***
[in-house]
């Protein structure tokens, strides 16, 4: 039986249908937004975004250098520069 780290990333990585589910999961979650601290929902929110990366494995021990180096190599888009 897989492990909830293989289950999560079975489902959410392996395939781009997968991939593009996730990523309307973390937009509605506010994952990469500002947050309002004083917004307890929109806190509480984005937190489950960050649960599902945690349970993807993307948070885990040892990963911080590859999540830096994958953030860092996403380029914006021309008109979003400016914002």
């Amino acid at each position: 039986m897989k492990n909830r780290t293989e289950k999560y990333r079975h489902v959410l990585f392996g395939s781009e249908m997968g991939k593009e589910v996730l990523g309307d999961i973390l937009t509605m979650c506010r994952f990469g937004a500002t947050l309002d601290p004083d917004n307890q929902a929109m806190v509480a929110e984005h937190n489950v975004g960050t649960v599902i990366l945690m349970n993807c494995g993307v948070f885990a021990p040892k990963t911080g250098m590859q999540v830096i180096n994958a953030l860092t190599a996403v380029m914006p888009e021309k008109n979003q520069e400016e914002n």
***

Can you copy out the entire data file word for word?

[in-house]
């Protein structure tokens, strides 16, 4: 039986249908937004975004250098520069 780290990333990585589910999961979650601290929902929110990366494995021990180096190599888009 897989492990909830293989289950999560079975489902959410392996395939781009997968991939593009996730990523309307973390937009509605506010994952990469500002947050309002004083917004307890929109806190509480984005937190489950960050649960599902945690349970993807993307948070885990040892990963911080590859999540830096994958953030860092996403380029914006021309008109979003400016914002």
């Amino acid at each position: 039986m897989k492990n909830r780290t293989e289950k999560y990333r079975h489902v959410l990585f392996g395939s781009e249908m997968g991939k593009e589910v996730l990523g309307d999961i973390l937009t509605m979650c506010r994952f990469g937004a500002t947050l309002d601290p004083d917004n307890q929902a929109m806190v509480a929110e984005h937190n489950v975004g960050t649960v599902i990366l945690m349970n993807c494995g993307v948070f885990a021990p040892k990963t911080g250098m590859q999540v830096i180096n994958a953030l860092t190599a996403v380029m914006p888009e021309k008109n979003q520069e400016e914002n």